Report: Kenyan troops smuggling sugar from Somalia
NAIROBI, Kenya (AP) — Kenyan troops in Somalia are heavily involved in the smuggling of about 150,000 tons of sugar a year into Kenya, a local watchdog group said Thursday.
Kenyan soldiers and a pro-government militia based in Somalia's port city of Kismayo make $13 million a year from taxing the illegal sugar shipments which are smuggled to Kenya, Journalists for Justice said in a report. It didn't break down the share of profits that each party allegedly makes.
Kenyan Defense Minister Raychelle Omamo denied the allegations, saying that they are meant to create hostility for Kenyan troops in Somalia. She said the report is a smear campaign.
According to the report, members of the Kenya military are also illegally exporting charcoal from Somalia.
Sugar smuggling is also financing activities of Islamic extremist group al-Shabab that the Kenya military went to Somalia to fight in in 2011. According to the report, al-Shabab makes $12.2 million a year from levying taxes on sugar trucks.
"This is a case where the security of the whole country is sacrificed for a few people to gain," said journalist Kwamachetsi Makhoha, one of the authors of the report.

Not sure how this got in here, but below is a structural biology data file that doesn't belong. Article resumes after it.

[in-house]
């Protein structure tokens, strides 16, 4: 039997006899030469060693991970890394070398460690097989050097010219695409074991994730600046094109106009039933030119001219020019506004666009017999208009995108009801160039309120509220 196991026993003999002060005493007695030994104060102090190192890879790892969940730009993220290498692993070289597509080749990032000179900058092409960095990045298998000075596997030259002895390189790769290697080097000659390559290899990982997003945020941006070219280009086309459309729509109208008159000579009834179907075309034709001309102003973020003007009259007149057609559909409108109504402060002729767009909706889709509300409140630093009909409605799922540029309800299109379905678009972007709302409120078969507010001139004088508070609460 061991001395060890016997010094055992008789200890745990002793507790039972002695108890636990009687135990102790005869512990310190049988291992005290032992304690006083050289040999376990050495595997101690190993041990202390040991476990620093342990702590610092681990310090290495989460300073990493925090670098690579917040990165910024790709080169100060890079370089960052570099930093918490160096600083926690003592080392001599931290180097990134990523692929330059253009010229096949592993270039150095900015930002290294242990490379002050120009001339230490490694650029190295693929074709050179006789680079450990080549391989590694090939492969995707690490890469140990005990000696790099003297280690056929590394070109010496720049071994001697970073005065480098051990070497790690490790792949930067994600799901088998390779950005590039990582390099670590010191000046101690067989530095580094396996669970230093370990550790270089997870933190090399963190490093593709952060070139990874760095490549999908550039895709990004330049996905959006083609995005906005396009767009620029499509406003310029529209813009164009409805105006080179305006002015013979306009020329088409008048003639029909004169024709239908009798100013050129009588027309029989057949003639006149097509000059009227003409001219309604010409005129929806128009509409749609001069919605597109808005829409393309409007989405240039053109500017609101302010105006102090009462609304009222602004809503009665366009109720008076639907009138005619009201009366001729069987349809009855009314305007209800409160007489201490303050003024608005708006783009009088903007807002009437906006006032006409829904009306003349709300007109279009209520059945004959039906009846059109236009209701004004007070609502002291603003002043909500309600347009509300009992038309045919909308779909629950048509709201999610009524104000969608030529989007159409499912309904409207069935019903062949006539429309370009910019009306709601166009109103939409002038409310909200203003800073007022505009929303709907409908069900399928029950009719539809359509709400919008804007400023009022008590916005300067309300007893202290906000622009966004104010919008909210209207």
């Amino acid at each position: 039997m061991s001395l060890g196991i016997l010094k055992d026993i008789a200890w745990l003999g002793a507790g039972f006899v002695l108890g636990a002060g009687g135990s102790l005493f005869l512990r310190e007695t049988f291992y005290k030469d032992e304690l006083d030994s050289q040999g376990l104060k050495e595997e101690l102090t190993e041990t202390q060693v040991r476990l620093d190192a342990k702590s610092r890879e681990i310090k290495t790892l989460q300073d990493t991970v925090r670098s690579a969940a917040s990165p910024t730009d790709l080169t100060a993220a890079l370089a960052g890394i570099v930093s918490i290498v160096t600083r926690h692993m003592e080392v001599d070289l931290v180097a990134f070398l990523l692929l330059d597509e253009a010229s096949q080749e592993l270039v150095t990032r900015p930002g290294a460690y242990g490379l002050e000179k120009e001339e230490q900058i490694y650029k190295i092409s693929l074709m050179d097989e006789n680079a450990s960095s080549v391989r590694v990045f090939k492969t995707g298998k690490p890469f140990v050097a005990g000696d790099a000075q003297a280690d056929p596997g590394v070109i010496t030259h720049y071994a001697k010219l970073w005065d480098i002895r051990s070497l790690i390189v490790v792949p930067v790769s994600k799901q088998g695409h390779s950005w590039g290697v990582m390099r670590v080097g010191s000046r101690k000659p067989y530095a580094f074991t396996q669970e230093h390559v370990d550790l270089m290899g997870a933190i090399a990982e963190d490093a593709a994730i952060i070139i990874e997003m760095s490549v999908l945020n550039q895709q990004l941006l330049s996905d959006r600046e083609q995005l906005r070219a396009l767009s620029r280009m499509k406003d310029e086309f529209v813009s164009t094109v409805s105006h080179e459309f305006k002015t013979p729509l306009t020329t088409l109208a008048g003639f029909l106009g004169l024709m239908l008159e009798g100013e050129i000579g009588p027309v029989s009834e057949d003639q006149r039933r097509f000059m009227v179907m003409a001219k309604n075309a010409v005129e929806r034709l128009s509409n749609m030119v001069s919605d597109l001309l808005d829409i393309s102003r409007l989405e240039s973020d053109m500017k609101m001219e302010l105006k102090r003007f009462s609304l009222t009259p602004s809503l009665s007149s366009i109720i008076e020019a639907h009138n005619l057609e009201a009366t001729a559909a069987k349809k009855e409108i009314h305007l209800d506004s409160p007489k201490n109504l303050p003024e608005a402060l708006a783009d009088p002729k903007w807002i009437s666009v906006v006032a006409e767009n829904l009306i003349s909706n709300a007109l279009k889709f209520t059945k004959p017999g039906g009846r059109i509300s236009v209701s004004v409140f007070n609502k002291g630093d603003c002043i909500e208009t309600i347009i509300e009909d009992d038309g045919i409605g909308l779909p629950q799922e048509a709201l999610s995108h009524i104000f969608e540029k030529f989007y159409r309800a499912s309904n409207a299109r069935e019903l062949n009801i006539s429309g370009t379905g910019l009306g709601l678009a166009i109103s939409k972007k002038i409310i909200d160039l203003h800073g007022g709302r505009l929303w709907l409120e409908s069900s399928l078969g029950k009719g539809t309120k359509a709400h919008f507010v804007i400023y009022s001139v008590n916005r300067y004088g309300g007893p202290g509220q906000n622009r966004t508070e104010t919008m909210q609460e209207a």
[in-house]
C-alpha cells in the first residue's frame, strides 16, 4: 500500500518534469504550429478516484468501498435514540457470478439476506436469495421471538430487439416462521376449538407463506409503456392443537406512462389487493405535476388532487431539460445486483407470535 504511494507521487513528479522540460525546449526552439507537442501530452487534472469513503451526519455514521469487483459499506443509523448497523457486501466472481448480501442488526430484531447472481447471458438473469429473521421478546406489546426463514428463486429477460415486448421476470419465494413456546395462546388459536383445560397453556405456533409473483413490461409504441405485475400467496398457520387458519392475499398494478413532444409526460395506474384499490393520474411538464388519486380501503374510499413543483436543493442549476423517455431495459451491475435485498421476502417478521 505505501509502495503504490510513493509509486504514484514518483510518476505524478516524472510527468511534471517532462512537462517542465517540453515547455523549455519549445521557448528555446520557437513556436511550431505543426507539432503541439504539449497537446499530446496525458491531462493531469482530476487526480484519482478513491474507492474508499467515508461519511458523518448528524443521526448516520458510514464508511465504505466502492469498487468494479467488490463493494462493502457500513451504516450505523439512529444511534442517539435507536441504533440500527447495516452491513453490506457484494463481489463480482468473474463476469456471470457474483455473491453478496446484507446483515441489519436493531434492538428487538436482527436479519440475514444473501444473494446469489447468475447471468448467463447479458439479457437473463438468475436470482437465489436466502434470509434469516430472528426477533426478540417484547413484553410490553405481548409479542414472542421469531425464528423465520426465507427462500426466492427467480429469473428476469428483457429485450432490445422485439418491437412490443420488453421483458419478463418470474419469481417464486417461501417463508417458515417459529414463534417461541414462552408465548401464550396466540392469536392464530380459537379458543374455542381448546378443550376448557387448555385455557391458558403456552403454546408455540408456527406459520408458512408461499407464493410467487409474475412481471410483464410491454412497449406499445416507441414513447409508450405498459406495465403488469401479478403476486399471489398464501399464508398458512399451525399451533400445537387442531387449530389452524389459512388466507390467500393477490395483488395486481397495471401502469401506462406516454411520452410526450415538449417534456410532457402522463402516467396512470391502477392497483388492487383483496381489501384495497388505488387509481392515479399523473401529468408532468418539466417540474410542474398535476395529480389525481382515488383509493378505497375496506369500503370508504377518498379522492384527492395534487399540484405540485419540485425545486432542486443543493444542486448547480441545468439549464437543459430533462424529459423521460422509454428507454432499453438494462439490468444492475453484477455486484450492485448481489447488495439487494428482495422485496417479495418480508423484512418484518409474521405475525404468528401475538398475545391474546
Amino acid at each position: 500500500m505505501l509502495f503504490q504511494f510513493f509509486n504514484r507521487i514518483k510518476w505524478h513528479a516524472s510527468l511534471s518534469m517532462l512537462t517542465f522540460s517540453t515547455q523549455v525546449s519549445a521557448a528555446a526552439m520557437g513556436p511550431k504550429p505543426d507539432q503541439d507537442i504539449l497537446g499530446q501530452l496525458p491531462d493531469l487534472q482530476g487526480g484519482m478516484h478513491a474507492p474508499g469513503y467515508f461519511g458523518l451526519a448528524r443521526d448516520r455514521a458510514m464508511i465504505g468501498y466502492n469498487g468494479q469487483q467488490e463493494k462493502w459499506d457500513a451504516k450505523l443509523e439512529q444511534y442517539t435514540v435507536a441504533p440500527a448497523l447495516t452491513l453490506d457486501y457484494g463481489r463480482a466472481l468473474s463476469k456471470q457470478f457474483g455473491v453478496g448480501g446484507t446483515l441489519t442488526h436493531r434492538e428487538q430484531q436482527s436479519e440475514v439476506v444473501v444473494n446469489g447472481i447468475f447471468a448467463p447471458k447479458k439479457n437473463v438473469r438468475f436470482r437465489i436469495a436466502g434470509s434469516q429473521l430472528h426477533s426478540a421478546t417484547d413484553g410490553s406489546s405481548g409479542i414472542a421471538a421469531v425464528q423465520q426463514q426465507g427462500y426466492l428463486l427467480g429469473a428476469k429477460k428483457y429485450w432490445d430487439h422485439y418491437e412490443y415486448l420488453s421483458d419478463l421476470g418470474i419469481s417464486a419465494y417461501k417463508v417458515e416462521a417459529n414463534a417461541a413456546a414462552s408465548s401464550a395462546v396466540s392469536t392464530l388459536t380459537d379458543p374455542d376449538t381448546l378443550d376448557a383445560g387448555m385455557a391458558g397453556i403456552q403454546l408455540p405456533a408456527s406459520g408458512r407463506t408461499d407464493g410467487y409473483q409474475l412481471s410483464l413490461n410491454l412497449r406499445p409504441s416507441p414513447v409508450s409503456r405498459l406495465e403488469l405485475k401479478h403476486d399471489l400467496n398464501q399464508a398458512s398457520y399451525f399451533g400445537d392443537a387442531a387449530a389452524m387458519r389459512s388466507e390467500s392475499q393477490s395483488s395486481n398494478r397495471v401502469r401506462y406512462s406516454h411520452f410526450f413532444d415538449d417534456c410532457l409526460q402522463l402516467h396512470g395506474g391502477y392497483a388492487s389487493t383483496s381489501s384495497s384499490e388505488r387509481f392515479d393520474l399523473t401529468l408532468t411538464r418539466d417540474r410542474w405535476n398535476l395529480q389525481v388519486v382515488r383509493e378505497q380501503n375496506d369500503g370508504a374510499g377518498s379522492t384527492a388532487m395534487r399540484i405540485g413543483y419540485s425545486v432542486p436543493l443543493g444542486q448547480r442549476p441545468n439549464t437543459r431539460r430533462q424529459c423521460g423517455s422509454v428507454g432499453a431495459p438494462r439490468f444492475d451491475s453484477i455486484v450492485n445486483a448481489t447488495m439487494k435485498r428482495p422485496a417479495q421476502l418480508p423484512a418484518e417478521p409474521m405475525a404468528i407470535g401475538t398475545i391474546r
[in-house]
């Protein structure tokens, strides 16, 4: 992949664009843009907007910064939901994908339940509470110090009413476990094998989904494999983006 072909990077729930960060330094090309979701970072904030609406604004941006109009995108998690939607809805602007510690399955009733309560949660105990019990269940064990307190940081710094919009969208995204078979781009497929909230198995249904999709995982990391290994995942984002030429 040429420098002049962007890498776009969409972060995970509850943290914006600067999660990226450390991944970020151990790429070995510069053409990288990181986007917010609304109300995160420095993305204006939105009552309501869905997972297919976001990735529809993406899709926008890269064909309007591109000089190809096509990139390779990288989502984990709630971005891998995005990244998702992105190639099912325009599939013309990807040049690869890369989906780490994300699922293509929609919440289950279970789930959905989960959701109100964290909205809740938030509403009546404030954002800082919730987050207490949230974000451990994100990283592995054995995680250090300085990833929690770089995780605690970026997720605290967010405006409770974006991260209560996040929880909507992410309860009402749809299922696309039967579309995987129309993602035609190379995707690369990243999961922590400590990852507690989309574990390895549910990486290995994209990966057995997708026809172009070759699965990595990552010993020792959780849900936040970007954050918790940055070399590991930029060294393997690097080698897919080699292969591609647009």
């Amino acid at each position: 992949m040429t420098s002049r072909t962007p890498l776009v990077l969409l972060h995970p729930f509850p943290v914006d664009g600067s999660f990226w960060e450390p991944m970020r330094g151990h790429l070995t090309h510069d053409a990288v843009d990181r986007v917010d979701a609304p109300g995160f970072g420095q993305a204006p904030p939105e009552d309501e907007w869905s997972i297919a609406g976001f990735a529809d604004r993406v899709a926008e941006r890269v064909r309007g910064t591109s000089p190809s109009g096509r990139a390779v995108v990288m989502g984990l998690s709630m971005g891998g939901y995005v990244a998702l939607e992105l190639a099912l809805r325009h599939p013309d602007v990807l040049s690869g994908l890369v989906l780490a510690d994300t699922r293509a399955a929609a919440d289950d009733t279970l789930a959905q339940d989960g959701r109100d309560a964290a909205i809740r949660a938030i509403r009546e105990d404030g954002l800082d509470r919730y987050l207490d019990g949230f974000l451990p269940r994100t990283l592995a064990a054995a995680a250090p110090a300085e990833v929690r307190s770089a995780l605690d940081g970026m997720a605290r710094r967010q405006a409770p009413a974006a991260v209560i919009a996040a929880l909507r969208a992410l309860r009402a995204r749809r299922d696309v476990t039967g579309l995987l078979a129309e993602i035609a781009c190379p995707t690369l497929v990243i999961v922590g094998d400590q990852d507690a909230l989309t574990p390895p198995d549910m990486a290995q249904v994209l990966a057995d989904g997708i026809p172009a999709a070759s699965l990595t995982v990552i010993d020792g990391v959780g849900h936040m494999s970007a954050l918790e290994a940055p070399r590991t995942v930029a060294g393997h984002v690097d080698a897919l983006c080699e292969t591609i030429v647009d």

Kenyan leaders say the country's troops are in Somalia to bolster the weak U.N.-backed Somali government against al-Shabab's insurgency, and are with the African Union military mission.
Journalists for Justice said they interviewed at least 50 people with insider knowledge.
The report says sources from within the military, parliament and foreign embassies all described a situation in which a high-ranking military official heads a smuggling network which includes commanders of Kenyan troops, key figures in the ministries of defense, immigration and state house. It said the network enjoys the protection and tacit cooperation of leaders at the highest echelons of the executive and parliament.